- American Physical Society Sites
- Meetings & Events
- Policy & Advocacy
- Careers In Physics
- About APS
- Become a Member
At its November 1996 meeting, the APS Council began the Constitutional process to change the way the variable "X" in the APS Constitution and Bylaws determines when a shrinking Division or Forum loses Council representation. These changes follow a report by the APS Committee on Constitution and Bylaws on how the X system has worked, and recommendations by the Committee on appropriate adjustments. Taking into account members' comments, which are hereby invited, a final decision on the bylaws and on the wording of the proposed Constitutional amendments will be made at the Council meeting in April. The proposed amendments will be submitted to the entire membership for a vote in the next general election mail ballot.
The parameter X% in the APS Constitution and Bylaws sets the percentage of APS members who must belong to a unit in order to entitle it to a representative on the APS Council: a voting Councillor for a Division or Forum and a non-voting Advisor for a Section. Topical Groups do not qualify for a Councillor. [For all the ways X is used, see the APS Constitution and Bylaws on pages xl-lv in the 1996-97 Membership Directory, or on the APS home page]
The value of X is stated in the Bylaws, and has been set at 3 since 1991, when the new Constitution and Bylaws were adopted. The Constitution specifies that X operates linearly, with the same X to acquire a first Councillor, or for large Divisions to get additional Councillors, and for the loss of a single Councillor when a Forum or Division decreases below X% in size. The Committee on Constitution and Bylaws reported that the X system and the value 3 have worked very well in orderly creation of new Divisions and Forums with Councillors and providing proportional representation of the large Divisions. These major objectives of the new Constitution were clearly met. The only exception was a potential problem concerning the loss of the last Councillor at the same value of X as is required to gain the first one. The Division of High Polymer Physics (DHPP), the second oldest division in the APS, is about to be the first unit to cross that threshold downward. DHPP is a small but exceedingly active APS group for its size.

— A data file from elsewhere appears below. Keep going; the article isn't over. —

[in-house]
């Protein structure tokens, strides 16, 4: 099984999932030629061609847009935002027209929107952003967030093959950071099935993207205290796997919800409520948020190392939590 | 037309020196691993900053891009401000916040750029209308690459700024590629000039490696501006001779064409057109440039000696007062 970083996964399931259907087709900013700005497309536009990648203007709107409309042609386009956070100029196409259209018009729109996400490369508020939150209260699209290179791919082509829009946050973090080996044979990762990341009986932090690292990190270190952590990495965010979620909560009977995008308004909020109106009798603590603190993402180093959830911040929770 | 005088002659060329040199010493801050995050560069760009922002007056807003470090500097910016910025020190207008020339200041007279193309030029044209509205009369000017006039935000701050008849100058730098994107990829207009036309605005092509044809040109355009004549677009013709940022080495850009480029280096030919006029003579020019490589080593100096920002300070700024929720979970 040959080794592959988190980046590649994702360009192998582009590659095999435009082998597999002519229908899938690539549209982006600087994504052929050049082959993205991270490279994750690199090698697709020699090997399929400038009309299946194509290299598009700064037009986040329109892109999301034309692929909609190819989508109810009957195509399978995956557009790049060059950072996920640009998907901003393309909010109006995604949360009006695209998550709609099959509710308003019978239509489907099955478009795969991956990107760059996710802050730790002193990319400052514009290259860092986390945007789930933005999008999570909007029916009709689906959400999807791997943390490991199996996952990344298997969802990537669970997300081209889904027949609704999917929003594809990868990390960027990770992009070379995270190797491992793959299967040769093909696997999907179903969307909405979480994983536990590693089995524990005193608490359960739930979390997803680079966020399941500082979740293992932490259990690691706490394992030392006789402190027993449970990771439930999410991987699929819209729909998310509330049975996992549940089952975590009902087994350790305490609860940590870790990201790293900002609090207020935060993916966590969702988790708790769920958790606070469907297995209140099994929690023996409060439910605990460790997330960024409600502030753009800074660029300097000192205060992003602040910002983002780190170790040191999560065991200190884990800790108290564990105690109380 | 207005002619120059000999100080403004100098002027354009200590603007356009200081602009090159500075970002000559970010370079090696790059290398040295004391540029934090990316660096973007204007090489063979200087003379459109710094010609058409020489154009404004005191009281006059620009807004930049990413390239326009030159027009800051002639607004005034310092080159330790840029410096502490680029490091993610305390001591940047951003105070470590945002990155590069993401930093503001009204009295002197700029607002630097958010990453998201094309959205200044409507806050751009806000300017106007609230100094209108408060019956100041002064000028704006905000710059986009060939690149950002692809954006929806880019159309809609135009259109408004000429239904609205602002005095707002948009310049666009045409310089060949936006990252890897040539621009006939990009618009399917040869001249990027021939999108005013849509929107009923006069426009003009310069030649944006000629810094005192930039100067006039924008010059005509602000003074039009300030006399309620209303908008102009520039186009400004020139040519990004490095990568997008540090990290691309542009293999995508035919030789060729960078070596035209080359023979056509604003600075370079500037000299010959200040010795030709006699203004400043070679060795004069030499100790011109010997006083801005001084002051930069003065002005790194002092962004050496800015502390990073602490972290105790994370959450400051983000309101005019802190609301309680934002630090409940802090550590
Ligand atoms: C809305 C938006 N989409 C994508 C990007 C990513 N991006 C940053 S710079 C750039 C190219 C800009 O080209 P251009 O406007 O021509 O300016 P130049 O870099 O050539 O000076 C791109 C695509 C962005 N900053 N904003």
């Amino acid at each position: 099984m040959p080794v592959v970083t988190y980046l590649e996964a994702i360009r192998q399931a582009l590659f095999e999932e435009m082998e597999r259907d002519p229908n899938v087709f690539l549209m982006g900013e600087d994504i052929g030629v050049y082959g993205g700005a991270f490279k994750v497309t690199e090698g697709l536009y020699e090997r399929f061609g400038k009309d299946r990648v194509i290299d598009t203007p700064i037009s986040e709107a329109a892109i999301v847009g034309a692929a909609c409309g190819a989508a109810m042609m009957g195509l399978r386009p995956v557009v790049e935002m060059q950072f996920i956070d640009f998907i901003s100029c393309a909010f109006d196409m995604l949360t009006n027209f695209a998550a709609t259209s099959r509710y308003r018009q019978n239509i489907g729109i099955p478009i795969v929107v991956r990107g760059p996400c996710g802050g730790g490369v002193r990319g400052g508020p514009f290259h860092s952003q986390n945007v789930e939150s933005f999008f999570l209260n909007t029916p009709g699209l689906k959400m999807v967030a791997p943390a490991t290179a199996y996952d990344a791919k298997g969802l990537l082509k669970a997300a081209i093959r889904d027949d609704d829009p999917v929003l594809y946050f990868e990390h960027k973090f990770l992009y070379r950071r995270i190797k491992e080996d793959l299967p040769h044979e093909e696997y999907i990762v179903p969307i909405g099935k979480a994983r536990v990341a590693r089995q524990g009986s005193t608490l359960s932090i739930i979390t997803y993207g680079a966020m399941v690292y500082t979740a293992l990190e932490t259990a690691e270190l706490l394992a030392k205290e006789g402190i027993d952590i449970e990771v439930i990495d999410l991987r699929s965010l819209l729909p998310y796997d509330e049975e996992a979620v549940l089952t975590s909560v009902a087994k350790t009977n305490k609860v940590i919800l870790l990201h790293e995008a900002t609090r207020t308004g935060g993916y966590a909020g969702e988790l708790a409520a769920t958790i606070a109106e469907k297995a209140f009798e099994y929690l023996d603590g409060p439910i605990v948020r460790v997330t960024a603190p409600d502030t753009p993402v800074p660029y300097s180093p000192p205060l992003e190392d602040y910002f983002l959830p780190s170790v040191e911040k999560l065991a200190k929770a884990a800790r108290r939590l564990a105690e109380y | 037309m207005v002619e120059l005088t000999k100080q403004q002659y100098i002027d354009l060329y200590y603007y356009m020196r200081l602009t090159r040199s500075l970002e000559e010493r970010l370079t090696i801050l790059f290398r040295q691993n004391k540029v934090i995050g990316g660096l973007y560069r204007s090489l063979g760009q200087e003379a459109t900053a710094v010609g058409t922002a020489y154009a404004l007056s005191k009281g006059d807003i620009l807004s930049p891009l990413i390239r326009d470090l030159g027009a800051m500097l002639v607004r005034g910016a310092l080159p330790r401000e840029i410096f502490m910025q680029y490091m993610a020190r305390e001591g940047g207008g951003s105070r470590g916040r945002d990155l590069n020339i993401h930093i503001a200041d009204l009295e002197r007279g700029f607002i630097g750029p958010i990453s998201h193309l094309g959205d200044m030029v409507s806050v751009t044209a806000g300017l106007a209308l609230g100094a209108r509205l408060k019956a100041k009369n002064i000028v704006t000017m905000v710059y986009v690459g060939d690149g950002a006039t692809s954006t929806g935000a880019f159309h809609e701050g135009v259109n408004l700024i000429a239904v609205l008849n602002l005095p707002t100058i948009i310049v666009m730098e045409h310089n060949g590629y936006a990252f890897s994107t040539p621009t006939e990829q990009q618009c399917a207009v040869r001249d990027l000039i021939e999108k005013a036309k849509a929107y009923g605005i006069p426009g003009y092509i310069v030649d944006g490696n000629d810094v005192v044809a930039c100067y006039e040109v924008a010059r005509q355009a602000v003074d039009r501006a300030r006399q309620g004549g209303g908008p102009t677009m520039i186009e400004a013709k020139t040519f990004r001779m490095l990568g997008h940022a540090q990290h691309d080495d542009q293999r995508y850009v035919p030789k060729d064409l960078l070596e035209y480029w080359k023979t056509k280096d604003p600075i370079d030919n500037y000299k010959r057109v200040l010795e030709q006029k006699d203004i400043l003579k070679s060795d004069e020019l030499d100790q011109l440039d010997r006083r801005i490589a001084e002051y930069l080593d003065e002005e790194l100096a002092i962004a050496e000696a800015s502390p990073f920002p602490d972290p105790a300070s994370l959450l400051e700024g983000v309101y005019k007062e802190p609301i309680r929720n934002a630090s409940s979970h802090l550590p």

A 1992 Council motion called for periodic review of the value of X, and accordingly the issue was raised at the May 1996 Council meeting. DHPP Councillor Andrew Lovinger spoke on behalf of lowering the downward threshold so that his division and several others hovering near the same threshold, such as the Division of Biological Physics [see graph], would retain divisional status and Council representation. Following discussion, Council voted to ask the Committee on Constitution and Bylaws to consider the issue, and the committee outlined its solution in a report at the November 1996 Council meeting.
The Committee recommended amendments to the APS Constitution lowering the threshold for relegation. After some discussion, the Council agreed that the threshold for loss of a single Councillor or Council representative should be lowered to 0.7X%.
Council was concerned that having the threshold for relegation the same as for acquiring the first Councillor could lead to instabilities, as a group oscillated between one and zero councillors. A lower threshold for relegation would avoid this. Therefore, the Council voted to propose to the membership a group of Constitutional amendments that would change the threshold for loss of a single councillor or Council Representative, to 0.7X % of the APS membership. "Council liked the idea of damping the instability caused by having the up and down thresholds the same," said Miriam Forman, Chair of the Committee on Constitution and Bylaws. The Committee supports the amendments as proposed by Council, viewing them as a simple and conservative long-term solution which leaves intact all the excellent features of the X system of representation on the APS Council created by the Constitution of 1991.
Comments on the proposed amendments to the Constitution and Bylaws, as outlined in the accompanying box, should be sent to Amy Halsted, APS, One Physics Ellipse, College Park, MD 20912-3844; comments must be received before the 19 April 1997 Council meeting.
©1995 - 2018, AMERICAN PHYSICAL SOCIETY
APS encourages the redistribution of the materials included in this newspaper provided that attribution to the source is noted and the materials are not truncated or changed.